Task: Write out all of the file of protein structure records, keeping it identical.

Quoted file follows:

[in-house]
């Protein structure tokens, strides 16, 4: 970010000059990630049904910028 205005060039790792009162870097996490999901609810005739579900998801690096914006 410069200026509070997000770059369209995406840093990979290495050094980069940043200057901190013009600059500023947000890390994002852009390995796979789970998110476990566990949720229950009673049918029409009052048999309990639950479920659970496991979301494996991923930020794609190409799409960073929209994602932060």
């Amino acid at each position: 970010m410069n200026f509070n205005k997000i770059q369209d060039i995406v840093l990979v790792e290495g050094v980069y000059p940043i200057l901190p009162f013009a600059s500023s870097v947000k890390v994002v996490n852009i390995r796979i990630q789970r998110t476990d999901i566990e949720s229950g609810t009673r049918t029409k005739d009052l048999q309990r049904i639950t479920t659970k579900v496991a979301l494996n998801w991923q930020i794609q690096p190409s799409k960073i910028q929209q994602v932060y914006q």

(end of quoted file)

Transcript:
[in-house]
């Protein structure tokens, strides 16, 4: 970010000059990630049904910028 205005060039790792009162870097996490999901609810005739579900998801690096914006 410069200026509070997000770059369209995406840093990979290495050094980069940043200057901190013009600059500023947000890390994002852009390995796979789970998110476990566990949720229950009673049918029409009052048999309990639950479920659970496991979301494996991923930020794609190409799409960073929209994602932060």
């Amino acid at each position: 970010m410069n200026f509070n205005k997000i770059q369209d060039i995406v840093l990979v790792e290495g050094v980069y000059p940043i200057l901190p009162f013009a600059s500023s870097v947000k890390v994002v996490n852009i390995r796979i990630q789970r998110t476990d999901i566990e949720s229950g609810t009673r049918t029409k005739d009052l048999q309990r049904i639950t479920t659970k579900v496991a979301l494996n998801w991923q930020i794609q690096p190409s799409k960073i910028q929209q994602v932060y914006q």